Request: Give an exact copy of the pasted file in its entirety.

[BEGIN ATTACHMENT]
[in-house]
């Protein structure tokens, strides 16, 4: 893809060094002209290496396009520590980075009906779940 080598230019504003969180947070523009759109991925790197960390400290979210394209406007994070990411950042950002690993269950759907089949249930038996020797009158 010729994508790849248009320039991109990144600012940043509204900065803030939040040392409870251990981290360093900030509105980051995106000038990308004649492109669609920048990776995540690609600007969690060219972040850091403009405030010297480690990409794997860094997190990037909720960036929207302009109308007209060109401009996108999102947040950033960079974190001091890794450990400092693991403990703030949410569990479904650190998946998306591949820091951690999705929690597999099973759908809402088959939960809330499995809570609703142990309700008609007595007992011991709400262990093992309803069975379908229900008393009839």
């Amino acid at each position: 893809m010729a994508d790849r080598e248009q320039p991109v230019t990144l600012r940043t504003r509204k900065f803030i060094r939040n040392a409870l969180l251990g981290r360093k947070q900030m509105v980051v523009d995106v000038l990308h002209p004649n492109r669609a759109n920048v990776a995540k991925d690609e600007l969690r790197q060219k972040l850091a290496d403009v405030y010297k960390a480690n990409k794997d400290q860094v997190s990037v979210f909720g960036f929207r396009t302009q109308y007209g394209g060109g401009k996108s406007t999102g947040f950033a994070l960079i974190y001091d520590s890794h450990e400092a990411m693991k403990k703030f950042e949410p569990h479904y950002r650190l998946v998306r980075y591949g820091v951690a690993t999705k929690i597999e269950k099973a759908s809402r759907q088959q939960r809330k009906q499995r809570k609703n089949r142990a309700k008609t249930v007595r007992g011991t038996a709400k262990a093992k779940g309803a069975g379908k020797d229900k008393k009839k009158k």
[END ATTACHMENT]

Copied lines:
[in-house]
């Protein structure tokens, strides 16, 4: 893809060094002209290496396009520590980075009906779940 080598230019504003969180947070523009759109991925790197960390400290979210394209406007994070990411950042950002690993269950759907089949249930038996020797009158 010729994508790849248009320039991109990144600012940043509204900065803030939040040392409870251990981290360093900030509105980051995106000038990308004649492109669609920048990776995540690609600007969690060219972040850091403009405030010297480690990409794997860094997190990037909720960036929207302009109308007209060109401009996108999102947040950033960079974190001091890794450990400092693991403990703030949410569990479904650190998946998306591949820091951690999705929690597999099973759908809402088959939960809330499995809570609703142990309700008609007595007992011991709400262990093992309803069975379908229900008393009839």
């Amino acid at each position: 893809m010729a994508d790849r080598e248009q320039p991109v230019t990144l600012r940043t504003r509204k900065f803030i060094r939040n040392a409870l969180l251990g981290r360093k947070q900030m509105v980051v523009d995106v000038l990308h002209p004649n492109r669609a759109n920048v990776a995540k991925d690609e600007l969690r790197q060219k972040l850091a290496d403009v405030y010297k960390a480690n990409k794997d400290q860094v997190s990037v979210f909720g960036f929207r396009t302009q109308y007209g394209g060109g401009k996108s406007t999102g947040f950033a994070l960079i974190y001091d520590s890794h450990e400092a990411m693991k403990k703030f950042e949410p569990h479904y950002r650190l998946v998306r980075y591949g820091v951690a690993t999705k929690i597999e269950k099973a759908s809402r759907q088959q939960r809330k009906q499995r809570k609703n089949r142990a309700k008609t249930v007595r007992g011991t038996a709400k262990a093992k779940g309803a069975g379908k020797d229900k008393k009839k009158k």